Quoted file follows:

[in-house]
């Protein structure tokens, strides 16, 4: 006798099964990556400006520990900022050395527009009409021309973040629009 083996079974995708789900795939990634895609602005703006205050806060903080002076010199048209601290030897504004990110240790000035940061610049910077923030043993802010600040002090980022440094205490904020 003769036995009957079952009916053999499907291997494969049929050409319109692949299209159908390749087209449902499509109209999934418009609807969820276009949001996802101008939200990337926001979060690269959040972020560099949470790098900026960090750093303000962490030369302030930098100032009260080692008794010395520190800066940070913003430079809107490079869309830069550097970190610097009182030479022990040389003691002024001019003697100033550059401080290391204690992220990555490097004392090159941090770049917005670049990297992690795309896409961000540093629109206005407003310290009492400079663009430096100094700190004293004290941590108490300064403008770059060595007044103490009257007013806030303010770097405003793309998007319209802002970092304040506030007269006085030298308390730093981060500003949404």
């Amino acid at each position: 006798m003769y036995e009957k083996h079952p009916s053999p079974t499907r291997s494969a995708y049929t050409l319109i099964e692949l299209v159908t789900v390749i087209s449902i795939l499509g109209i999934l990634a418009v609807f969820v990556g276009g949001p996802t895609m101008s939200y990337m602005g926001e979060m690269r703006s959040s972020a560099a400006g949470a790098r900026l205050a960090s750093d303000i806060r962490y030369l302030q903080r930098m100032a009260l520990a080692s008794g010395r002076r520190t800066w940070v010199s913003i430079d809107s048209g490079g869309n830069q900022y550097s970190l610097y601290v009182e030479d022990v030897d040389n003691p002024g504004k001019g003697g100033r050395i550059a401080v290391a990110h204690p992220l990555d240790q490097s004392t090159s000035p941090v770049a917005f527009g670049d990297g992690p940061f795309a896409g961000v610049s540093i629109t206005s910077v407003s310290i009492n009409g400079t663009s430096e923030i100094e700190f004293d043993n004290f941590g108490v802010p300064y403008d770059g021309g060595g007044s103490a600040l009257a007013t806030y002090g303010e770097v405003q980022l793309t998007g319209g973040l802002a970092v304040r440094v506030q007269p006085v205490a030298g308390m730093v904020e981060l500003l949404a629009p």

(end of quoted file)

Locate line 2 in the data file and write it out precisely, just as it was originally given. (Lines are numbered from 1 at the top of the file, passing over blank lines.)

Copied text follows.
């Protein structure tokens, strides 16, 4: 006798099964990556400006520990900022050395527009009409021309973040629009 083996079974995708789900795939990634895609602005703006205050806060903080002076010199048209601290030897504004990110240790000035940061610049910077923030043993802010600040002090980022440094205490904020 003769036995009957079952009916053999499907291997494969049929050409319109692949299209159908390749087209449902499509109209999934418009609807969820276009949001996802101008939200990337926001979060690269959040972020560099949470790098900026960090750093303000962490030369302030930098100032009260080692008794010395520190800066940070913003430079809107490079869309830069550097970190610097009182030479022990040389003691002024001019003697100033550059401080290391204690992220990555490097004392090159941090770049917005670049990297992690795309896409961000540093629109206005407003310290009492400079663009430096100094700190004293004290941590108490300064403008770059060595007044103490009257007013806030303010770097405003793309998007319209802002970092304040506030007269006085030298308390730093981060500003949404």